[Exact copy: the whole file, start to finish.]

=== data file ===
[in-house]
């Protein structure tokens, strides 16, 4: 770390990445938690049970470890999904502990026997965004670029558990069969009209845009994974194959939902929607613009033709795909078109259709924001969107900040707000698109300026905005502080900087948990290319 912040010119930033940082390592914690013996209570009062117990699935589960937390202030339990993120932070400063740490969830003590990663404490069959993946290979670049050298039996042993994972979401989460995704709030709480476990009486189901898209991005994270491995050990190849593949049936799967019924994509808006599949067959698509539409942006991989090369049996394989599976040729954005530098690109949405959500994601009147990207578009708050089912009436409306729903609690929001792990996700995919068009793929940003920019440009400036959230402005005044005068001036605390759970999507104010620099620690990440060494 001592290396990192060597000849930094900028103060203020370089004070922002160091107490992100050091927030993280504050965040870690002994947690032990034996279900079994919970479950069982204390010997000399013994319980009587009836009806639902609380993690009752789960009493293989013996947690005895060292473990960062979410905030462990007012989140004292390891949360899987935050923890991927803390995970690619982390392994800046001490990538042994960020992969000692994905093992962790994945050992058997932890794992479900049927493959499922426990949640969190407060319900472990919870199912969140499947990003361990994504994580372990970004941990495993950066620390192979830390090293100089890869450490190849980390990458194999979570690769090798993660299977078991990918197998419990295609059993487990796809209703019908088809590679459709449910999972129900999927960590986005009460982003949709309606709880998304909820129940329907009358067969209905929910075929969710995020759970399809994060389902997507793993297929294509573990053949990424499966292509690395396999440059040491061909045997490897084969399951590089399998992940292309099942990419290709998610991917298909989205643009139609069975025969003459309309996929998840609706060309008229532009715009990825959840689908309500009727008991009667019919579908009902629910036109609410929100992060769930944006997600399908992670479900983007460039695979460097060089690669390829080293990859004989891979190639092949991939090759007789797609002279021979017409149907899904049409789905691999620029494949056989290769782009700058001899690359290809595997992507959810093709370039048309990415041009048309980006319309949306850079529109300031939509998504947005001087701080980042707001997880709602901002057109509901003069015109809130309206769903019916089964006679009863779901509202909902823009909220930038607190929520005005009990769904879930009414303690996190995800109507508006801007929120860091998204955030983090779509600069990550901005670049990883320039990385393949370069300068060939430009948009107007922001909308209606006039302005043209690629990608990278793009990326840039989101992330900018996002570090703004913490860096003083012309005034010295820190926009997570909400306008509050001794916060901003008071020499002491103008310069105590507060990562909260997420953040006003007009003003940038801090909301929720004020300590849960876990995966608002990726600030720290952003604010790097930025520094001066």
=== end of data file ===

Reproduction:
[in-house]
């Protein structure tokens, strides 16, 4: 770390990445938690049970470890999904502990026997965004670029558990069969009209845009994974194959939902929607613009033709795909078109259709924001969107900040707000698109300026905005502080900087948990290319 912040010119930033940082390592914690013996209570009062117990699935589960937390202030339990993120932070400063740490969830003590990663404490069959993946290979670049050298039996042993994972979401989460995704709030709480476990009486189901898209991005994270491995050990190849593949049936799967019924994509808006599949067959698509539409942006991989090369049996394989599976040729954005530098690109949405959500994601009147990207578009708050089912009436409306729903609690929001792990996700995919068009793929940003920019440009400036959230402005005044005068001036605390759970999507104010620099620690990440060494 001592290396990192060597000849930094900028103060203020370089004070922002160091107490992100050091927030993280504050965040870690002994947690032990034996279900079994919970479950069982204390010997000399013994319980009587009836009806639902609380993690009752789960009493293989013996947690005895060292473990960062979410905030462990007012989140004292390891949360899987935050923890991927803390995970690619982390392994800046001490990538042994960020992969000692994905093992962790994945050992058997932890794992479900049927493959499922426990949640969190407060319900472990919870199912969140499947990003361990994504994580372990970004941990495993950066620390192979830390090293100089890869450490190849980390990458194999979570690769090798993660299977078991990918197998419990295609059993487990796809209703019908088809590679459709449910999972129900999927960590986005009460982003949709309606709880998304909820129940329907009358067969209905929910075929969710995020759970399809994060389902997507793993297929294509573990053949990424499966292509690395396999440059040491061909045997490897084969399951590089399998992940292309099942990419290709998610991917298909989205643009139609069975025969003459309309996929998840609706060309008229532009715009990825959840689908309500009727008991009667019919579908009902629910036109609410929100992060769930944006997600399908992670479900983007460039695979460097060089690669390829080293990859004989891979190639092949991939090759007789797609002279021979017409149907899904049409789905691999620029494949056989290769782009700058001899690359290809595997992507959810093709370039048309990415041009048309980006319309949306850079529109300031939509998504947005001087701080980042707001997880709602901002057109509901003069015109809130309206769903019916089964006679009863779901509202909902823009909220930038607190929520005005009990769904879930009414303690996190995800109507508006801007929120860091998204955030983090779509600069990550901005670049990883320039990385393949370069300068060939430009948009107007922001909308209606006039302005043209690629990608990278793009990326840039989101992330900018996002570090703004913490860096003083012309005034010295820190926009997570909400306008509050001794916060901003008071020499002491103008310069105590507060990562909260997420953040006003007009003003940038801090909301929720004020300590849960876990995966608002990726600030720290952003604010790097930025520094001066």